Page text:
But there are complications. Jonathan is now in a relationship with a handsome Latino named Raul (Adrian Gonzalez), who married Jonathan's friend Nina (Hillary Goldsher) for immigration purposes. Nina's boyfriend, Nick (Mike Vaughn), is a devoted partner who would happily have married Nina if she hadn't already been legally married to Raul.
When Troy's gay friend, Devin (Brad Standley), meets him for a drink where Raul just happens to be the bartender, he inquires if Troy, Daniel, and Raul have already done "the threeway thing." Meanwhile, Troy's brother, Sean (Bernhard Forcher), has a new child and would love for his brother to be available as an uncle. But Sean knows Troy well enough to sense that his brother will return to Spain after having caused a significant amount of havoc in everyone's lives.
Poster art for August
Los Angeles may be going through a hot spell, but there's no mistaking the real reason why Daniel has let Troy give him a matching buzz cut. In his filmmaker's statement, writer/director Eldar Rapaport writes:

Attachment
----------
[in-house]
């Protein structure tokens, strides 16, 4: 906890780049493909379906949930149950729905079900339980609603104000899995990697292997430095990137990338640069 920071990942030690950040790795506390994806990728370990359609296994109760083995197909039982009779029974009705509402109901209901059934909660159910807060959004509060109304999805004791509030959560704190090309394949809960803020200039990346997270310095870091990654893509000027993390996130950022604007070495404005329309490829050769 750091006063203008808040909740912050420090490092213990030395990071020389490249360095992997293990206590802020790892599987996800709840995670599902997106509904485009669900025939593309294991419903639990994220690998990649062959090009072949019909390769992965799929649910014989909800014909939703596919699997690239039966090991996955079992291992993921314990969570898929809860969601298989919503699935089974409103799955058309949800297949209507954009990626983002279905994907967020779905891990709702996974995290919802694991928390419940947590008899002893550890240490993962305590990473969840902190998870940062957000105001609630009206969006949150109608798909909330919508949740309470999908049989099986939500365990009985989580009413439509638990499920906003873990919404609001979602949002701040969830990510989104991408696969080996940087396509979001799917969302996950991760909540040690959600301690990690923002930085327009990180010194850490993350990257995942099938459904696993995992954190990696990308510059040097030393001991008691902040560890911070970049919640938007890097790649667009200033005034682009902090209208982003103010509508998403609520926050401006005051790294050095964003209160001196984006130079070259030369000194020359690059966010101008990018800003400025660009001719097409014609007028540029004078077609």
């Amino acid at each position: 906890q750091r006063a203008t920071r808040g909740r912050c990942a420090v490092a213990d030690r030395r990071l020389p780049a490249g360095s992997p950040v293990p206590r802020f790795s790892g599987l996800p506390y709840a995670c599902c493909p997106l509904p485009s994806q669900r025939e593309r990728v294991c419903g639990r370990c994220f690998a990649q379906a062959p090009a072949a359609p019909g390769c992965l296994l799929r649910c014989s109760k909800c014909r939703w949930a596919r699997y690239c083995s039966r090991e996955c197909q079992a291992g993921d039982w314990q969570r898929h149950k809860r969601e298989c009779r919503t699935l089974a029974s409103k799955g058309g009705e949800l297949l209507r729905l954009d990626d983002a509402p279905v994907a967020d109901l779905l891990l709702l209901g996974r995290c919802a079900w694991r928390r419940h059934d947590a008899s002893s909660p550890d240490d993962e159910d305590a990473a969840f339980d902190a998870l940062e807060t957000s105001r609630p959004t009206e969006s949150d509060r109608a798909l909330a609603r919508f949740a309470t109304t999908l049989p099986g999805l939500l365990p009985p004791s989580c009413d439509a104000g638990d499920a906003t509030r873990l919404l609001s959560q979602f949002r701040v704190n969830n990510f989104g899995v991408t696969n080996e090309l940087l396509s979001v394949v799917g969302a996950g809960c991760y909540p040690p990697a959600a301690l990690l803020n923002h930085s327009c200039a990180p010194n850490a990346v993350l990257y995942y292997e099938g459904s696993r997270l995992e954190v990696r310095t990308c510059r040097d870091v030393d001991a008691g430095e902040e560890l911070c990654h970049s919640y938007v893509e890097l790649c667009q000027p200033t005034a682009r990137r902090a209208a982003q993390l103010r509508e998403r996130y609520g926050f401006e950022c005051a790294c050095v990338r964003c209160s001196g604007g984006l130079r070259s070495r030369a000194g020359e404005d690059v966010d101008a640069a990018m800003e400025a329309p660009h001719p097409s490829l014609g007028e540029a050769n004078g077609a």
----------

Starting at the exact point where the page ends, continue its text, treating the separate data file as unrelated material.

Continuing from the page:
The movie is based on a similar event that happened to me many years ago. I was studying on Boston at the time and I returned to Israel for a homeland summer vacation and decided to call on my ex -- whom I hadn't talked to for a long time. We had had a crazy, intense summer romance that I had ended abruptly. Meeting for coffee was very awkward and fraught with romantic and sexual tension. You could have cut the air with a knife. At the end of our rendezvous, his current boyfriend showed up on a white Vespa, literally snapped up my ex, and they both disappeared into the horizon. A classic moment.
Years later, I found myself on the other side of the romantic brokenhearted fence. In the back of my mind I remembered the 'curse' he once put on me. He said, 'I wish one day you'll understand what it's like to love someone more than they love you.' I also pondered something else someone once said to me when I was heartbroken: 'It's all about timing, how we synchronize with each other.'